by CIO Staff

HP Banks on Next-Generation Blade Architecture

Jun 14, 20063 mins

Hewlett-Packard (HP) on Wednesday unveiled its next-generation blade server architecture with new features designed to ease data center challenges such as systems management and power and cooling.

The new HP BladeSystem c-Class box replaces the company’s existing BladeSystem p-Class, which HP said it will support through 2012. When compared to HP’s rack-mounted systems, the new architecture enables significant acquisition, data-center facilities and installation savings, said HP executives at a launch event in Palo Alto, Calif., that was also webcast. According to its own internal tests, the new system showed up to a 46 percent cost saving over the rack-mounted systems.

The new 17-inch box, which supports server, storage and client blades, is the foundation of HP’s new strategy to “blade everything,” said Ann Livermore, executive vice president of the technology solutions group for HP.

On the management side, HP has integrated its Insight Control Management software with the BladeSystem infrastructure to help administrators manage physical and virtual servers, storage, networking, and power and cooling through a single console. The software aims to simplify provisioning, recovery, patching and migration between physical and virtual servers.

HP built onto the box a new 2-inch liquid crystal display screen designed to allow administrators to visually troubleshoot and diagnose system problems. For example, via the screen, administrators can view the status of I/O connections, power and cooling levels and system configurations. HP says the new screen was adapted from technology it uses on its printers to allow users to control peripheral settings and fix paper jams. It is calling this new functionality the Onboard Administrator.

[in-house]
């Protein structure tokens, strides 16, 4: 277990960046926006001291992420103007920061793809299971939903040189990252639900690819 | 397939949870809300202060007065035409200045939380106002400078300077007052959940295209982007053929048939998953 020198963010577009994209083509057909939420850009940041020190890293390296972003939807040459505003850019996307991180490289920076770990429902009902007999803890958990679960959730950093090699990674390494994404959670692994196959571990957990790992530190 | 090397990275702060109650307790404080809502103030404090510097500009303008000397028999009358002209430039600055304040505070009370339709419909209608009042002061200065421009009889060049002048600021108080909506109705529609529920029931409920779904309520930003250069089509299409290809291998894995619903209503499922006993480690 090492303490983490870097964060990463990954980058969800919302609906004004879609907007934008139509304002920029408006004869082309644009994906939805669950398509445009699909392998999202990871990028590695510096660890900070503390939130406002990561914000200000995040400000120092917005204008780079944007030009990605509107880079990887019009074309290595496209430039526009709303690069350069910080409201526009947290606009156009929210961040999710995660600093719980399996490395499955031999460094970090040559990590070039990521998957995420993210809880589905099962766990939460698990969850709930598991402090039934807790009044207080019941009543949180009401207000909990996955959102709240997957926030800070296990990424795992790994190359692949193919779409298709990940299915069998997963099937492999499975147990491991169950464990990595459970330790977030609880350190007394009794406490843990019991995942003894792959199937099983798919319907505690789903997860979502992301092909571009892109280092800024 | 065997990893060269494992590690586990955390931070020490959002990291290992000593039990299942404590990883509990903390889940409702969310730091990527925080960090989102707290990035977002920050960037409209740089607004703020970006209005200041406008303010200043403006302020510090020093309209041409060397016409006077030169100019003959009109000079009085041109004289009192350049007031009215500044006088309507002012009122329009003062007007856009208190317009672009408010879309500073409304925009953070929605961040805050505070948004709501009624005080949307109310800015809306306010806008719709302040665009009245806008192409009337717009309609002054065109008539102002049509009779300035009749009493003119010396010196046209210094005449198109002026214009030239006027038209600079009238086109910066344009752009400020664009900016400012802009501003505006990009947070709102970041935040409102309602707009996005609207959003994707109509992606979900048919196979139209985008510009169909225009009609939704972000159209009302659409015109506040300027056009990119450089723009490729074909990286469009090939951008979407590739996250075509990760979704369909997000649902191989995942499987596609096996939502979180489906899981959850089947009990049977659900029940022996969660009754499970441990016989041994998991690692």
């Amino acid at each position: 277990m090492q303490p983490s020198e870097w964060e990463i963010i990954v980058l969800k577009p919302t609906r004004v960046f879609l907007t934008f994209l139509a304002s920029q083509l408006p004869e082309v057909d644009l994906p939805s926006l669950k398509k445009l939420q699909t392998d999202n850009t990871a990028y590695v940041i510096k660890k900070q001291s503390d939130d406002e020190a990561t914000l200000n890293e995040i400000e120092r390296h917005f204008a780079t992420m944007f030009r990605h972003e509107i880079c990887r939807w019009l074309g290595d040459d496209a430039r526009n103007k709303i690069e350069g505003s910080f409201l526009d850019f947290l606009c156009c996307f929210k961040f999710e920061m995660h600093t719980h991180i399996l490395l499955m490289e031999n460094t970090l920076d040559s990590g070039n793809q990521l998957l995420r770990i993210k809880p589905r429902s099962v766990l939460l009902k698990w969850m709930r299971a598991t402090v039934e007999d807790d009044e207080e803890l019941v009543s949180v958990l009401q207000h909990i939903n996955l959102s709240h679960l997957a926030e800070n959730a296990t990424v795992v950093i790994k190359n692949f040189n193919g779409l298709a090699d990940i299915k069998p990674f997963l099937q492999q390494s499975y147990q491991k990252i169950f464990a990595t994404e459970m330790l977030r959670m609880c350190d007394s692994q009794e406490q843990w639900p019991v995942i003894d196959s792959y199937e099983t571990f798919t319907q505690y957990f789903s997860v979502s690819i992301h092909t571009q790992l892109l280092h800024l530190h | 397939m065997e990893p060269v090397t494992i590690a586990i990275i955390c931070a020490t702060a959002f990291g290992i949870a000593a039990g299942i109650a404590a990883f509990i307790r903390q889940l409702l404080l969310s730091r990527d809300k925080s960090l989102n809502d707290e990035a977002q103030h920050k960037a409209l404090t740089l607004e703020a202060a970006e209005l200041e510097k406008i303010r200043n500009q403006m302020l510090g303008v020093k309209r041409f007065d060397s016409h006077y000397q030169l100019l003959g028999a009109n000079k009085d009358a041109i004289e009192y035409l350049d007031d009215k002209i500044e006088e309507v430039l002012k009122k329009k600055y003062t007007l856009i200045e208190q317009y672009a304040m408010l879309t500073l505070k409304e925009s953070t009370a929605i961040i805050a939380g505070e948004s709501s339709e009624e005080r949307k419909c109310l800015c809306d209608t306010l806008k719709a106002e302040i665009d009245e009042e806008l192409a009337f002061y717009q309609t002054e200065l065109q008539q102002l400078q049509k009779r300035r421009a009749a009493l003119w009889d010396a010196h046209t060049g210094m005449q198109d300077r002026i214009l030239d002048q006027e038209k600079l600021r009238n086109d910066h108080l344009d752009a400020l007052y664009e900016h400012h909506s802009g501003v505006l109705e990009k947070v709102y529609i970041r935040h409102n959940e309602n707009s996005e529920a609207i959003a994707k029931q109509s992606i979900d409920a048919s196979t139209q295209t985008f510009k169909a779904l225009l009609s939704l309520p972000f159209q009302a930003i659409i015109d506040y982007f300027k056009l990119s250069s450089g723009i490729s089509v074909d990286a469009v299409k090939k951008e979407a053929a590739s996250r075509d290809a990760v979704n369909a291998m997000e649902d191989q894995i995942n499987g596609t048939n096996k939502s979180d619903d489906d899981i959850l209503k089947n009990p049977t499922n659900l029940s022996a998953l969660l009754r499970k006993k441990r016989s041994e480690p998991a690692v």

No enterprise data-center technology launch these days is complete without mention of virtualization, and HP’s new architecture also includes a new Virtual Connect module to allow administrators to set up connections to servers and virtual machines at the outset and then change connections without rewiring.

To help address power and cooling challenges, HP has added new technology to monitor air temperature, heat and power usage at the component, system and rack levels as well as a new cooling fan it says reduces server airflow and energy consumption when compared with traditional fans.

The new BladeSystem is expected to ship in July. Pricing is not yet available.

At the launch event, HP executives took several swipes at rival IBM’s blade server offerings and said HP plans to offer IBM blade server customers financing, technology and services incentives to switch to HP’s products. HP and IBM together own the majority of the blade-server market, which market research firm IDC expects to grow from about US$2 billion in 2005 to $10 billion by 2009.

IBM last week said that venture capital firm Walden International is investing up to $100 million over the next five years into the development of technologies for IBM’s BladeCenter system, particularly in the Asia-Pacific region.

IBM earlier this year rolled out a new BladeCenter chassis and several blade servers, including a blade based on the Cell processor IBM is developing with Sony and Toshiba for Sony’s PlayStation game console. IBM is targeting the Cell processor-based blade at computation-intensive workloads and broadband-media applications. The company believes it will have the greatest impact for applications that involve streaming data or image manipulation in such industries as medical imaging and life sciences.

-Shelley Solheim, IDG News Service (New York Bureau)

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